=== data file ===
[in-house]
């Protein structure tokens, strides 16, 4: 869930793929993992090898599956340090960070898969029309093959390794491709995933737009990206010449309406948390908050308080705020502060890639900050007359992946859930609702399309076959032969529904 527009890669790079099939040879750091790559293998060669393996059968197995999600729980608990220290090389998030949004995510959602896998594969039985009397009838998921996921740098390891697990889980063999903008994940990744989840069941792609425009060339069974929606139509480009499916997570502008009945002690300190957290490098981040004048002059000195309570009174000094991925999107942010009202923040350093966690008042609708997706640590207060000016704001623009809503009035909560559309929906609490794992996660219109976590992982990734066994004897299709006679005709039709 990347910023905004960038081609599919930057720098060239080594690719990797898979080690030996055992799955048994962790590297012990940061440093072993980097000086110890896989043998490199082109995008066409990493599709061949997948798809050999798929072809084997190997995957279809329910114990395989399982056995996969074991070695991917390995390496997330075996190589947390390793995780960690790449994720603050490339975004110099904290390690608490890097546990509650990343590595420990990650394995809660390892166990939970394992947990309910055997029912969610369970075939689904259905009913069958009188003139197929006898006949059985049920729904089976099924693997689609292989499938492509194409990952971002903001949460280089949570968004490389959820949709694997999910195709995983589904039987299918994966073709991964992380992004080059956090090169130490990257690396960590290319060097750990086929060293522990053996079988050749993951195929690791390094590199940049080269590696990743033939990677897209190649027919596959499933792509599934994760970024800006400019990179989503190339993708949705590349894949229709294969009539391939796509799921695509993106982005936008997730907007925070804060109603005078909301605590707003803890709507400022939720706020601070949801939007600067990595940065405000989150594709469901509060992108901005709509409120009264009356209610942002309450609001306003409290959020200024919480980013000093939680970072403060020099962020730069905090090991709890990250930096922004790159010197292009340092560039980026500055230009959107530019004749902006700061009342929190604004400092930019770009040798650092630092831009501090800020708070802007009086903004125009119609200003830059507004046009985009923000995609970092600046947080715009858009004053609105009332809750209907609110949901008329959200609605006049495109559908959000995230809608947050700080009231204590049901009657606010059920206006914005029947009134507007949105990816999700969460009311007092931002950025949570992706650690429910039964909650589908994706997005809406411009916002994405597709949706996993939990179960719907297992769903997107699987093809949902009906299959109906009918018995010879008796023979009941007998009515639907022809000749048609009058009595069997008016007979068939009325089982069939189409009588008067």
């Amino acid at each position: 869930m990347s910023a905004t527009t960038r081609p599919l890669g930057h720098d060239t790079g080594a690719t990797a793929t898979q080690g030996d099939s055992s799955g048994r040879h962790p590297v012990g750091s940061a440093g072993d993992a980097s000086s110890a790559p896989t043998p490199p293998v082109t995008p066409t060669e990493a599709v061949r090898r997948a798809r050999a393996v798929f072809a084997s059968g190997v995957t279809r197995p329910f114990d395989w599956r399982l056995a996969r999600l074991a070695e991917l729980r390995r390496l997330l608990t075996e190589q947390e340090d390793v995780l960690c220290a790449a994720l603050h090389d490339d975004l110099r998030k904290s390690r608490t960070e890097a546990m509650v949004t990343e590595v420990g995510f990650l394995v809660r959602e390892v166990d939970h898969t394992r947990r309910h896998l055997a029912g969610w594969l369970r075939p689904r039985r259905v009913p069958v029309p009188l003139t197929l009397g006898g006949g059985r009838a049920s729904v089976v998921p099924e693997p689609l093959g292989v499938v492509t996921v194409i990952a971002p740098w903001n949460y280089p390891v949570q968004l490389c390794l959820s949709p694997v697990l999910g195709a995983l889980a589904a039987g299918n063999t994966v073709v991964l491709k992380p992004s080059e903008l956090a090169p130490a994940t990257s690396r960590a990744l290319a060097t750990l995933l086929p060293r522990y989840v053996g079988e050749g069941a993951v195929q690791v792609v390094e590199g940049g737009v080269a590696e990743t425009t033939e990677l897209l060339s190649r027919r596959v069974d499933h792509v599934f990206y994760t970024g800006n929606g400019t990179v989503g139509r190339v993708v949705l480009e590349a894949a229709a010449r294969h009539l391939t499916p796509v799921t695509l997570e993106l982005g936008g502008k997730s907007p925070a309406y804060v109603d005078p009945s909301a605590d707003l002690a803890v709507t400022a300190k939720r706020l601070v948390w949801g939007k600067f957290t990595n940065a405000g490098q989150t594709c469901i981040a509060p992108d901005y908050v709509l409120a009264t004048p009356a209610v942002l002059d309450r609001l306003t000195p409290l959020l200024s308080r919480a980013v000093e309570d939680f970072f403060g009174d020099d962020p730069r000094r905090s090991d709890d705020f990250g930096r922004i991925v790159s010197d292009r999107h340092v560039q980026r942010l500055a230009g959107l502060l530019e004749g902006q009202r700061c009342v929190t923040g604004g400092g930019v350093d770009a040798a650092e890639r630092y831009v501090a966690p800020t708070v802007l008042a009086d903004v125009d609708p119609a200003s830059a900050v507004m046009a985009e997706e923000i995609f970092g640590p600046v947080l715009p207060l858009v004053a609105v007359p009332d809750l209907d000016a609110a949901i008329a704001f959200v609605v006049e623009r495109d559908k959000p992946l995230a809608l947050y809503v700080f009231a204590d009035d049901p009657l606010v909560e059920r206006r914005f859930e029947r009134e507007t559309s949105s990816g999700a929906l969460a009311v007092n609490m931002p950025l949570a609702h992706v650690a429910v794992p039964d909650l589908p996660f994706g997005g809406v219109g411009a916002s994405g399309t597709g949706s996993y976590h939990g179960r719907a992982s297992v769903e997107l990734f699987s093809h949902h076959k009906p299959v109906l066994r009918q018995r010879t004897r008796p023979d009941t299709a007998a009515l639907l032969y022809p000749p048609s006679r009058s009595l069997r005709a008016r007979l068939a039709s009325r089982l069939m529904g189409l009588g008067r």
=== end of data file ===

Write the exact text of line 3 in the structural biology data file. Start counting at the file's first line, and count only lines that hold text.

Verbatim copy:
């Amino acid at each position: 869930m990347s910023a905004t527009t960038r081609p599919l890669g930057h720098d060239t790079g080594a690719t990797a793929t898979q080690g030996d099939s055992s799955g048994r040879h962790p590297v012990g750091s940061a440093g072993d993992a980097s000086s110890a790559p896989t043998p490199p293998v082109t995008p066409t060669e990493a599709v061949r090898r997948a798809r050999a393996v798929f072809a084997s059968g190997v995957t279809r197995p329910f114990d395989w599956r399982l056995a996969r999600l074991a070695e991917l729980r390995r390496l997330l608990t075996e190589q947390e340090d390793v995780l960690c220290a790449a994720l603050h090389d490339d975004l110099r998030k904290s390690r608490t960070e890097a546990m509650v949004t990343e590595v420990g995510f990650l394995v809660r959602e390892v166990d939970h898969t394992r947990r309910h896998l055997a029912g969610w594969l369970r075939p689904r039985r259905v009913p069958v029309p009188l003139t197929l009397g006898g006949g059985r009838a049920s729904v089976v998921p099924e693997p689609l093959g292989v499938v492509t996921v194409i990952a971002p740098w903001n949460y280089p390891v949570q968004l490389c390794l959820s949709p694997v697990l999910g195709a995983l889980a589904a039987g299918n063999t994966v073709v991964l491709k992380p992004s080059e903008l956090a090169p130490a994940t990257s690396r960590a990744l290319a060097t750990l995933l086929p060293r522990y989840v053996g079988e050749g069941a993951v195929q690791v792609v390094e590199g940049g737009v080269a590696e990743t425009t033939e990677l897209l060339s190649r027919r596959v069974d499933h792509v599934f990206y994760t970024g800006n929606g400019t990179v989503g139509r190339v993708v949705l480009e590349a894949a229709a010449r294969h009539l391939t499916p796509v799921t695509l997570e993106l982005g936008g502008k997730s907007p925070a309406y804060v109603d005078p009945s909301a605590d707003l002690a803890v709507t400022a300190k939720r706020l601070v948390w949801g939007k600067f957290t990595n940065a405000g490098q989150t594709c469901i981040a509060p992108d901005y908050v709509l409120a009264t004048p009356a209610v942002l002059d309450r609001l306003t000195p409290l959020l200024s308080r919480a980013v000093e309570d939680f970072f403060g009174d020099d962020p730069r000094r905090s090991d709890d705020f990250g930096r922004i991925v790159s010197d292009r999107h340092v560039q980026r942010l500055a230009g959107l502060l530019e004749g902006q009202r700061c009342v929190t923040g604004g400092g930019v350093d770009a040798a650092e890639r630092y831009v501090a966690p800020t708070v802007l008042a009086d903004v125009d609708p119609a200003s830059a900050v507004m046009a985009e997706e923000i995609f970092g640590p600046v947080l715009p207060l858009v004053a609105v007359p009332d809750l209907d000016a609110a949901i008329a704001f959200v609605v006049e623009r495109d559908k959000p992946l995230a809608l947050y809503v700080f009231a204590d009035d049901p009657l606010v909560e059920r206006r914005f859930e029947r009134e507007t559309s949105s990816g999700a929906l969460a009311v007092n609490m931002p950025l949570a609702h992706v650690a429910v794992p039964d909650l589908p996660f994706g997005g809406v219109g411009a916002s994405g399309t597709g949706s996993y976590h939990g179960r719907a992982s297992v769903e997107l990734f699987s093809h949902h076959k009906p299959v109906l066994r009918q018995r010879t004897r008796p023979d009941t299709a007998a009515l639907l032969y022809p000749p048609s006679r009058s009595l069997r005709a008016r007979l068939a039709s009325r089982l069939m529904g189409l009588g008067r």